Verdict Three: "We, the jury, find the defendant ... guilty of sexual assault in the first degree as charged in Count III of the indictment...."
    Verdict Four: "We, the jury, find the defendant ... guilty of sexual assault in the first degree as charged in Count IV of the indictment...."

    After reading these verdicts, Judge Souter polled the jurors with respect to each verdict. Count by count, the judge first asked the jurors to raise their hands if they concurred in the verdict, and then he asked the jurors to raise their hands if they disagreed with the verdict. All twelve jurors indicated their *1252 assent to the verdicts as read. Judge Souter accepted the verdicts, then thanked the jurors for their service and excused them.

    Eleven of the twelve jurors immediately returned to the jury room to collect their belongings. (The twelfth juror stayed behind in the courtroom to discuss the forensic evidence with the prosecutor.) Judge Souter went into the jury room and made himself available for questions. During the ensuing discussion, the judge was asked to explain the possible sentence that Wardlow faced for the various convictions. As the judge was explaining the counts and the sentencing ranges, the jury forewoman spoke up and said that she feared that there might have been a mistake in the verdicts.

    The forewoman told Judge Souter that the jury had found Wardlow guilty of Count II (vaginal penetration) and not guilty of Count IV (fellatio). But Judge Souter had announced these verdicts the other way around: "not guilty" with respect to Count II, and "guilty" with respect to Count IV. Hearing this, Judge Souter immediately called the jurors and the parties back into the courtroom, and he went back on the record. This was no more than two minutes after the jury had been excused.

    The judge summarized for the parties what had occurred in the jury room, and he declared that he had not asked the jurors any questions concerning how they had reached their verdicts. Judge Souter then clarified that the theory of prosecution underlying Count II was vaginal penetration, and that the theory underlying Court IV was fellatio. He asked the jurors whether they found Wardlow guilty or not guilty of Count II; they replied "guilty". He polled the jury, and all twelve jurors raised their hands to affirm that they had found Wardlow guilty on that count. The judge then repeated this process for Count IV. The jurors announced that they had found Wardlow "not guilty" on that count.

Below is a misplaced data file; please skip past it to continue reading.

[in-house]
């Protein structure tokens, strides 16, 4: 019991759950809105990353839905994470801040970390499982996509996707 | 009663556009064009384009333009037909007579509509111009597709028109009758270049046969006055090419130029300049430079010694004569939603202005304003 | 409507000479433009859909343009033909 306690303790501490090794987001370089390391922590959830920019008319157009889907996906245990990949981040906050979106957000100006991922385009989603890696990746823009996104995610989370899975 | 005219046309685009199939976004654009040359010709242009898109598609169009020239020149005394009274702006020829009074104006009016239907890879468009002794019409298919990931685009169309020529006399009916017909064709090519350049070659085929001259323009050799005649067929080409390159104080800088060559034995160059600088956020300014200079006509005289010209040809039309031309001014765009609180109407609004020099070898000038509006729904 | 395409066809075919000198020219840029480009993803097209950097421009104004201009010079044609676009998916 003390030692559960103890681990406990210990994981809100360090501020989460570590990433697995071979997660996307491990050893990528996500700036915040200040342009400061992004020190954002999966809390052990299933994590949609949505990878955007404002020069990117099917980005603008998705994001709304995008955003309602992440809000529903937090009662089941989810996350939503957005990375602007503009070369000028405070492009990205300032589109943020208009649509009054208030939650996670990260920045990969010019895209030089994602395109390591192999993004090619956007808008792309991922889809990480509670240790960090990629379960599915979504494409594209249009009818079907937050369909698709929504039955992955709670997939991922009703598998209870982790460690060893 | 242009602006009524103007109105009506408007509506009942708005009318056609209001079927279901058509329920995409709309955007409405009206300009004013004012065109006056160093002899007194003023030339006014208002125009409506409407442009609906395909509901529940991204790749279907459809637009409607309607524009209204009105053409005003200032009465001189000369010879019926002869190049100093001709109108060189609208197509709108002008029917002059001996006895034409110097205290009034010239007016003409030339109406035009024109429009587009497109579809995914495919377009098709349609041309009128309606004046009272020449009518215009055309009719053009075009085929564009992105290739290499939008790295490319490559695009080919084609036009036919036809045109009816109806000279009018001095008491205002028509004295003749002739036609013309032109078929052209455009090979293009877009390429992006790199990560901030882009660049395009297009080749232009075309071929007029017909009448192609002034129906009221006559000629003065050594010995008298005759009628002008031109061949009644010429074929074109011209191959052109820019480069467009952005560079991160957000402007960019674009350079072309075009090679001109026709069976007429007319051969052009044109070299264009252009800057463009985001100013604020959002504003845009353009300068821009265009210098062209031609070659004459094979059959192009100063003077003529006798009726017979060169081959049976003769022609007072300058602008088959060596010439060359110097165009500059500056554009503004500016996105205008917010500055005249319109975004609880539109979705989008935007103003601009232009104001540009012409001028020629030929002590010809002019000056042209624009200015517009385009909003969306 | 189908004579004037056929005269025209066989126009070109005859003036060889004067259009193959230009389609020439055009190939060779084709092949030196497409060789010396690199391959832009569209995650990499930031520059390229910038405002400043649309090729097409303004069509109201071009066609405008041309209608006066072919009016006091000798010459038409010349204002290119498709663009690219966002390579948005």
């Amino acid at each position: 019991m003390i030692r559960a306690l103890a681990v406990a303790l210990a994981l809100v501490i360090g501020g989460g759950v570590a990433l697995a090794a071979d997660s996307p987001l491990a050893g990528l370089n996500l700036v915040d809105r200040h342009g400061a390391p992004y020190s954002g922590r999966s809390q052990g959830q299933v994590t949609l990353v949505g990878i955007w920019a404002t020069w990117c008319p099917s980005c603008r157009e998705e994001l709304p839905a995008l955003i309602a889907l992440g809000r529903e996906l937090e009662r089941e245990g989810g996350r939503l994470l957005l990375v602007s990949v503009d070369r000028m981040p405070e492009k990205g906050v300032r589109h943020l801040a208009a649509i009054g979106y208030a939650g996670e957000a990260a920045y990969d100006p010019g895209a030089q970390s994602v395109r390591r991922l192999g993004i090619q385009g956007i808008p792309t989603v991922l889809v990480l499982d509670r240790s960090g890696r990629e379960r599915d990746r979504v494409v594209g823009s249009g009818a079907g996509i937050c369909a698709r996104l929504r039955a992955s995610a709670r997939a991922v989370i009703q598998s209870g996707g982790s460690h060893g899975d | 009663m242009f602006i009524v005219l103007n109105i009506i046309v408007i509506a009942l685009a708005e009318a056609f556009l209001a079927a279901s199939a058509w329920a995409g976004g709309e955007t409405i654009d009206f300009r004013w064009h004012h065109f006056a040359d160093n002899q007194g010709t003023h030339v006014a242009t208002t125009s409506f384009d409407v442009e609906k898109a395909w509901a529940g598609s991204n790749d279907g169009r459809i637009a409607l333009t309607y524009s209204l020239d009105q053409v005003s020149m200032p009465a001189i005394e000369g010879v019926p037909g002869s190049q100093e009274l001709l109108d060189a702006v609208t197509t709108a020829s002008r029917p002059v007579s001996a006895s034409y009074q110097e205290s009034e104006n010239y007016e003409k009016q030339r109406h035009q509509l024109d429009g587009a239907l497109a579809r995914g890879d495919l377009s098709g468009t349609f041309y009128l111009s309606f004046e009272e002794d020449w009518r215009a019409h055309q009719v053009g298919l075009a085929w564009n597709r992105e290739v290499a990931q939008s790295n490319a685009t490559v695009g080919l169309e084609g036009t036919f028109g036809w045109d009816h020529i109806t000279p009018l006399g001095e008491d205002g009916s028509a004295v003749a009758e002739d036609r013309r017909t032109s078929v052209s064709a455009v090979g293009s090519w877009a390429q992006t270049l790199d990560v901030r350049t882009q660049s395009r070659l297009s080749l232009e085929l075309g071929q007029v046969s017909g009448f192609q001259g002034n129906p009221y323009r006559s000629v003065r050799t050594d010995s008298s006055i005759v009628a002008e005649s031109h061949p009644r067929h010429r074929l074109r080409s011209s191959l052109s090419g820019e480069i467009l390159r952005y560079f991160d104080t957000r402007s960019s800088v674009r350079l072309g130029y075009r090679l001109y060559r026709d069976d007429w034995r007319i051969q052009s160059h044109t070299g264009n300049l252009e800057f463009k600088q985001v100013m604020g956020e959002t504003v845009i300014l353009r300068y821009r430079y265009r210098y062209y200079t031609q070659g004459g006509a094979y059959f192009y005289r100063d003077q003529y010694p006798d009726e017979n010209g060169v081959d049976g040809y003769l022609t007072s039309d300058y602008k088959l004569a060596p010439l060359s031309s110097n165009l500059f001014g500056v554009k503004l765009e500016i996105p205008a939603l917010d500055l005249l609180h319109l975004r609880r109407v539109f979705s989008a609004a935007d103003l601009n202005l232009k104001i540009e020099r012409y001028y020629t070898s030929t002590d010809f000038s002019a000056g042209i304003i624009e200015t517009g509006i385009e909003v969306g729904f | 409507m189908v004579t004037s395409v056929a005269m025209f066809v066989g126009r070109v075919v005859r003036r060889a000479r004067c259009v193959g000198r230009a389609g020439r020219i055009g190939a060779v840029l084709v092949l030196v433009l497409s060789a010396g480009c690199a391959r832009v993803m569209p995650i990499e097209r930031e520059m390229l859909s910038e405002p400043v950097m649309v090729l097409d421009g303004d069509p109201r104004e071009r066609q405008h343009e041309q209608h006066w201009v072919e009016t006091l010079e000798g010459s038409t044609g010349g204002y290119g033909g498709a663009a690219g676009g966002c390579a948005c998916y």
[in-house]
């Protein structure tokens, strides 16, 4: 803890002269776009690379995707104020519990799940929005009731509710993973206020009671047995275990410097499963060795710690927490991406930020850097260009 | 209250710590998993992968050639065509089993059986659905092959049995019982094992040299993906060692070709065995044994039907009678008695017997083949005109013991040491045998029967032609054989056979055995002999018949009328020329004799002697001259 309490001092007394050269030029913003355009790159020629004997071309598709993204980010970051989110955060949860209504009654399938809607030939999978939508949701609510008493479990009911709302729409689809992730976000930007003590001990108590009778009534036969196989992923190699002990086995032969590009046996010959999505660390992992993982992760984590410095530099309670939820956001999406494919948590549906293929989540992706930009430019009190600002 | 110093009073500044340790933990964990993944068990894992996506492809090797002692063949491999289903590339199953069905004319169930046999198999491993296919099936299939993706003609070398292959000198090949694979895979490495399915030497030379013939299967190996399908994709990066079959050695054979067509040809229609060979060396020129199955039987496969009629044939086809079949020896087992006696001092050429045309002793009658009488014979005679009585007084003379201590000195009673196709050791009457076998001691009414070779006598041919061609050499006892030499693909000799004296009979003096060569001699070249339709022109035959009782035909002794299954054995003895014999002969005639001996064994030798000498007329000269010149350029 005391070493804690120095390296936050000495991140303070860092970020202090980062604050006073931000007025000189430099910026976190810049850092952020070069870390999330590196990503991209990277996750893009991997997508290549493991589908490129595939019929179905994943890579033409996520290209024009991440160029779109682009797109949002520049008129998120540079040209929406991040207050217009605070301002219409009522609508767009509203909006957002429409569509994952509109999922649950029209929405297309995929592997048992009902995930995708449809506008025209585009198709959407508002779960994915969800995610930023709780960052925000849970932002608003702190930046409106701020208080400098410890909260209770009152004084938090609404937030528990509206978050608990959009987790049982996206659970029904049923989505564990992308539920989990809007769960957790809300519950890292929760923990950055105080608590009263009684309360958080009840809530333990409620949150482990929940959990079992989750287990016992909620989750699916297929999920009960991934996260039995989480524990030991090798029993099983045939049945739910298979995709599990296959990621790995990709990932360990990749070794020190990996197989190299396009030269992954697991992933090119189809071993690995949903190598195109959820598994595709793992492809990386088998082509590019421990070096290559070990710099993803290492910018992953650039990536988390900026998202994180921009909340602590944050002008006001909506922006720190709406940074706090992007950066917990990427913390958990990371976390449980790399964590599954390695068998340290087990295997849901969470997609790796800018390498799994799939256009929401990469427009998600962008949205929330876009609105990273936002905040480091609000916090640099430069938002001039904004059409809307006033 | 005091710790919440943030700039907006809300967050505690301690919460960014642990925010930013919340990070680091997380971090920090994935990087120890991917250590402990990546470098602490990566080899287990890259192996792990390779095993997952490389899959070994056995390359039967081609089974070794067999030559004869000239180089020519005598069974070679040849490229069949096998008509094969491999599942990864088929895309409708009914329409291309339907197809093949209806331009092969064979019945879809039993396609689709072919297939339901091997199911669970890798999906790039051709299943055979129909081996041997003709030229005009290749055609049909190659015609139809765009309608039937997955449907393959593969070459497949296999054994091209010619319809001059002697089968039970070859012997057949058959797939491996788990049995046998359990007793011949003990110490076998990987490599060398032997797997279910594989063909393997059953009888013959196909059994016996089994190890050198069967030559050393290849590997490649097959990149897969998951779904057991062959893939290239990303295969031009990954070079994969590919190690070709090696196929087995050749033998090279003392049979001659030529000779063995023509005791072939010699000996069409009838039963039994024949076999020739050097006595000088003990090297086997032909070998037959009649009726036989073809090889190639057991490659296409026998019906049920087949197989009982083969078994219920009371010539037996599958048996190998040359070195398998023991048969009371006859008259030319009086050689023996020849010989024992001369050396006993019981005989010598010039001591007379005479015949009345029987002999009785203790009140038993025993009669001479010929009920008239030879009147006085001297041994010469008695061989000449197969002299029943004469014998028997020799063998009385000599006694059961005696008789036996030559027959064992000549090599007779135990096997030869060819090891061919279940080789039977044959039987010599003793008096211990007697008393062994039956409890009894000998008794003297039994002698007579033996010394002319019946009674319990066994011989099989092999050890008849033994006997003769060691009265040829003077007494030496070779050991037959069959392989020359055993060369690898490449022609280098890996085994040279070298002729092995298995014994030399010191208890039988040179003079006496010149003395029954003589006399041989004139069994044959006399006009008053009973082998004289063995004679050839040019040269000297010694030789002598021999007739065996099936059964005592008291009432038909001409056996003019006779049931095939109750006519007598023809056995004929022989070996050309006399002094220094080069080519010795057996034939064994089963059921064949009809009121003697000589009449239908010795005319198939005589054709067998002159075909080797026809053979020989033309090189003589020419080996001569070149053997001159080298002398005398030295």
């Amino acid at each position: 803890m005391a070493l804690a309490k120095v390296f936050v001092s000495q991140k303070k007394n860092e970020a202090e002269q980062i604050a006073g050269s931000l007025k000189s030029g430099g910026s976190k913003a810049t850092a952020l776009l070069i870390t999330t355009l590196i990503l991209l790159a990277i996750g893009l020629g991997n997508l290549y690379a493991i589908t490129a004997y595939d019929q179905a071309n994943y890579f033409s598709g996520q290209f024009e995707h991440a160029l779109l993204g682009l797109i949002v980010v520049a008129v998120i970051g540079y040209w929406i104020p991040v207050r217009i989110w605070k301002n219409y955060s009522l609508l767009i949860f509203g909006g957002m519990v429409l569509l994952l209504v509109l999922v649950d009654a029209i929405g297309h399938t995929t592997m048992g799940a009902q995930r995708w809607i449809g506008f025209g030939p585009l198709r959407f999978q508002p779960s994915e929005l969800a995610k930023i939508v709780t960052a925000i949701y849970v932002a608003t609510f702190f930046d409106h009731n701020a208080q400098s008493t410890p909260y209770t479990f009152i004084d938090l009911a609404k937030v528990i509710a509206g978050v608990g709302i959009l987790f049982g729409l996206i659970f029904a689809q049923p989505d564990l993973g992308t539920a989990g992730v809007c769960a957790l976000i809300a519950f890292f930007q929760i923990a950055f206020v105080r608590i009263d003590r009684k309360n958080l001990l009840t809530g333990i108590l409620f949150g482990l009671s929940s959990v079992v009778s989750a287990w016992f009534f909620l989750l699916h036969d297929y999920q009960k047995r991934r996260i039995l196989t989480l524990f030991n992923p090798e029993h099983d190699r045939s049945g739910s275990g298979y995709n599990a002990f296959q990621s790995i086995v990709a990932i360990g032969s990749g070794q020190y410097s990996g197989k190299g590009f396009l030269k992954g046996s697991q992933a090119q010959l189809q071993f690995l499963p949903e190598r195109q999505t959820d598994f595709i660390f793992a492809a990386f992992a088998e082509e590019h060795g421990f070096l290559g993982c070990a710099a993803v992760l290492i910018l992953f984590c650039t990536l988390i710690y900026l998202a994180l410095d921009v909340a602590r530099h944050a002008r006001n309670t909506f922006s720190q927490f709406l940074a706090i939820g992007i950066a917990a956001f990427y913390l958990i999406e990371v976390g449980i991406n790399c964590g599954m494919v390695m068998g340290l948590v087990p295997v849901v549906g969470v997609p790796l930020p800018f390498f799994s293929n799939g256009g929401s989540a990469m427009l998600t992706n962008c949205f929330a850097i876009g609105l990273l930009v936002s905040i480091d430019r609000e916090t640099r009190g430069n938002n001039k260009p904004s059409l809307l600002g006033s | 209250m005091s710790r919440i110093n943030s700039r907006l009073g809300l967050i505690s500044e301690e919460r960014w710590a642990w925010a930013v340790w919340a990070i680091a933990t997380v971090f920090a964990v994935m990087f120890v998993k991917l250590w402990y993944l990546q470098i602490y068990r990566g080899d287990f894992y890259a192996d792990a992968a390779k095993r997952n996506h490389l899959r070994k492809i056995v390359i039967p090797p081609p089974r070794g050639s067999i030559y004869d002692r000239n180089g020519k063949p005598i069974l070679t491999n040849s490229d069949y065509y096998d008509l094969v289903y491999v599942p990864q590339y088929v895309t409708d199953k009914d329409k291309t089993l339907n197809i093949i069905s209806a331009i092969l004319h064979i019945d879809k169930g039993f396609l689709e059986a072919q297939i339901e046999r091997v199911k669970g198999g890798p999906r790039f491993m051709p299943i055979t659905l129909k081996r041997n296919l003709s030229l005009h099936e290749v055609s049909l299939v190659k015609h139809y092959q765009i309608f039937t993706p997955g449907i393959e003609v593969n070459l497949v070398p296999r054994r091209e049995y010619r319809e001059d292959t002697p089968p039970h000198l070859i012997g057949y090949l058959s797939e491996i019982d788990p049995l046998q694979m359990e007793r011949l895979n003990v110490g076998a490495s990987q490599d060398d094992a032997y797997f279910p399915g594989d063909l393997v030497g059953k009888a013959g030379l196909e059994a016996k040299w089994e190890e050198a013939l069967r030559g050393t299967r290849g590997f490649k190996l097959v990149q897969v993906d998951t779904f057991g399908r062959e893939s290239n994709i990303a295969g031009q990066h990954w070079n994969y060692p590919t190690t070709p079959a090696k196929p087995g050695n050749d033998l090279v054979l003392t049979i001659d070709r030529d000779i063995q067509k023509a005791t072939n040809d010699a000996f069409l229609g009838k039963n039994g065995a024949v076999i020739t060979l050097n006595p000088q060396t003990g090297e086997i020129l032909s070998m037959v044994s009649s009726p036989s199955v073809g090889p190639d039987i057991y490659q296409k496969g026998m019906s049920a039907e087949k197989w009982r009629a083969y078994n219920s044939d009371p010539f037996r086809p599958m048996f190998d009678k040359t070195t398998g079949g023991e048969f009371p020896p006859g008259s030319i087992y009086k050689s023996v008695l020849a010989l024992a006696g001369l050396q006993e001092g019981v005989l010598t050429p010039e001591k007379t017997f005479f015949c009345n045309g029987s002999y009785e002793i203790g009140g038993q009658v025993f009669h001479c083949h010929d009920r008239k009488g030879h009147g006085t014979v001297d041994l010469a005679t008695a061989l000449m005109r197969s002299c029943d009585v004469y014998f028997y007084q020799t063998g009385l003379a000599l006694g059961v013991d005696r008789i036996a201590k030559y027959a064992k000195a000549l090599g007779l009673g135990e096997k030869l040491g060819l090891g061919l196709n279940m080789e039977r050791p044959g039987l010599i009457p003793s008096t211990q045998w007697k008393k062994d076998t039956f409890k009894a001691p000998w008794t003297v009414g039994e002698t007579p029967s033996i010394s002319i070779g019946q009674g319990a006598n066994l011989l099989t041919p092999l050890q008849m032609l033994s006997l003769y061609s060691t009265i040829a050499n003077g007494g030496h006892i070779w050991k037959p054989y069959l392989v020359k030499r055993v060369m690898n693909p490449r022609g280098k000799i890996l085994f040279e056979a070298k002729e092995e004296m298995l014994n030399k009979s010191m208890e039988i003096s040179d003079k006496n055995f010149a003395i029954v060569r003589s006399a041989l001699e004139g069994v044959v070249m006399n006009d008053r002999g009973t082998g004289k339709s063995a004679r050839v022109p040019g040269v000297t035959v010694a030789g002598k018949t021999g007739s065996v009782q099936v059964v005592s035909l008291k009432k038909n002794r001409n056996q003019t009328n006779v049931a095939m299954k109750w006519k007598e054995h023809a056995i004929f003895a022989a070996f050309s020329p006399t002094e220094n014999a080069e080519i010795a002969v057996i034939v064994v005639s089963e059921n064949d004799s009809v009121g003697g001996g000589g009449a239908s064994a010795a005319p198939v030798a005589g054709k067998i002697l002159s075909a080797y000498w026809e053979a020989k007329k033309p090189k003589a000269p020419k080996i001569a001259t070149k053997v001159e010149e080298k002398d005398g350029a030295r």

Having questioned the jurors on these matters, and having received their unanimous responses, the judge again excused the jurors. Twenty minutes had elapsed since the jurors were first excused. Judge Souter subsequently entered judgement against Wardlow in accordance with what the jurors had told him: "guilty" on Count II and "not guilty" on Count IV.

    On appeal, Wardlow argues that Judge Souter violated the constitutional guarantee against double jeopardy when he allowed the jurors to revise their announced verdict on Count II to reflect a verdict of "guilty". (Wardlow does not challenge the judge's decision to amend the verdict on Count IV to "not guilty".)

    Wardlow's contention is governed by our decision in Davidson v. State.[26] In Davidson, we held that a trial judge is authorized to ask jurors to clarify their verdict "when it appears that the written verdict may not accurately convey their group decision".[27] Just as in Davidson, Judge Souter "did not ask [Wardlow's] jurors to justify their verdict or to explain how they arrived at their decision. Rather, he asked the jurors to clarify what their decision had been."[28] Having resolved the confusion, Judge Souter was authorized to amend the verdicts so that they accurately reflected the jurors' decision. This procedure did not violate the double jeopardy clause.[29]